Secondary School Bullying: - PowerPoint PPT Presentation


PPT – Secondary School Bullying: PowerPoint presentation | free to download - id: 799007-Y2I3M


The Adobe Flash plugin is needed to view this content

Get the plugin now

View by Category
About This Presentation

Secondary School Bullying:


Title: High School Bullying Author: Jo-Anne Colwell Last modified by: Noel Marceau Created Date: 11/19/2005 2:58:33 AM Document presentation format – PowerPoint PPT presentation

Number of Views:62
Avg rating:3.0/5.0
Slides: 35
Provided by: JoAnne260


Write a Comment
User Comments (0)
Transcript and Presenter's Notes

Title: Secondary School Bullying:

Secondary School Bullying
  • Psychodrama empowering bystanders to decrease

Supervisors Dr. Paul OHalloran Dr. Kathleen
Gregory La Trobe University
Defining bullying
  • Early definitions conceptualized bullying as
  • a subset of aggressive behaviours that
    intentionally caused harm to the recipient
  • the desire to hurt or put someone under pressure
    (Boultan Underwod, 1992)
  • Repeated oppression, physical or psychological,
    of a less powerful person by a more powerful
    person or group
  • A systematic abuse of power (Smith Sharp, 1994)

International Intervention Programs
  • The First Bergen Project Against Bullying 1991
    was a comprehensive school program that became
    the blue print for most intervention programs.
  • Provided training for teachers, parents and
  • Directed at reducing forms of indirect and direct
  • 50 reduction in self-reported bullying
  • (Olweus, 1991)

  • The Flanders Study, Belgium, was interested in
    whether sustained support to schools would help
    reduce bullying rates.
  • Directive intervention
  • Clear rules established
  • No significant changes found in secondary schools
  • Small changes in role of bystander in primary
  • (Stevens et al., 2000)

  • The Sheffield Study, England proposed that
    effectiveness increased when the whole school
    community was involved.
  • Clear guidelines on how to deal with bullying
    were established
  • 17 increase in students who had not been bullied
  • 14 decrease in frequency of those being bullied
    (Smith et al., 1999)

Prevalence Rates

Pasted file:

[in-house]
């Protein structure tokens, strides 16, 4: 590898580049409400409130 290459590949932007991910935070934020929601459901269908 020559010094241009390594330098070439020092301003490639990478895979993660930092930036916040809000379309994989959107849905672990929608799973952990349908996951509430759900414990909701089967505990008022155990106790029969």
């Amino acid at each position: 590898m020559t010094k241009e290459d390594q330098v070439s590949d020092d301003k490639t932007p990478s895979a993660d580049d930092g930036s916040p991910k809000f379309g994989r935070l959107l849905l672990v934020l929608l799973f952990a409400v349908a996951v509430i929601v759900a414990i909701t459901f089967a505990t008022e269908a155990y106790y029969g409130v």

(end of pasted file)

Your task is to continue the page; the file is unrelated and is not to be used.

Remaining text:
• Usually large scale studies involving a
    combination of primary and secondary schools
  • Ranges from 11.3 in Finland (Kumpulainen et al.,
    1998) to 49.8 in Ireland (OMoore kirkham,
  • In secondary schools bullying incidents ranges
  • - 4.2 in British schools (Salmon, James
    Smith, 1999)
  • - 10 in American schools (Nansel et al., 2001)
  • Australian Schools approximately 10 of students
    from Years 4-9 report being bullied most days
    with 25 of students reporting being bullied
    every few weeks or more. (Cross et al., 2009).
  • New Zealand Schools 6 of student report being
    bullied weekly or more often, 5 of students
    report bullying other students at least weekly
    (Denny et al.,2014)

Australian Definitions of Bullying
  • Intentional harm that is repeated over time, and
    where there is an imbalance of power between the
    bully and victim (Rigby Smith, 2011)
  • For the purpose of my study bullying will be
    defined as
  • Bullying is when a person is ignored, left out
    on purpose, or not allowed to join in hit kicked
    or pushed around has lies or nasty stories told
    about them to make other kids not like them is
    made afraid of getting hurt and/or made fun of
    and teased in a mean and hurtful way. (D.Cross,
    et al 2011)

Australian Intervention Programs
  • Although most schools are involved in programs
    addressing the issue of bullying there are
    limited numbers of empirically evaluated
  • The Friendly Schools Project for primary school
    children using a whole school approach (Cross, et
    al., 2011)
  • The Beyond Bullying Secondary Program An
    innovative program empowering teachers to
    counteract bullying in schools ( Parada, R. H.
    Craven, R. G., 2008)
  • A New South Wales Study involving a single
    secondary school (Peterson Rigby, 1999)

Impact of Bullying
  • There are a range of psychological and physical
    symptoms associated with bullying
  • Both bully and victim are at greater risk of
    developing severe adjustment problems that may
    persist into adulthood.

Impact of Bully-Victim Role
  • Adolescents in the role of bully-victim are the
    most severely rejected by their peers, and
    display serious adjustment problems with more
  • - externalizing behaviors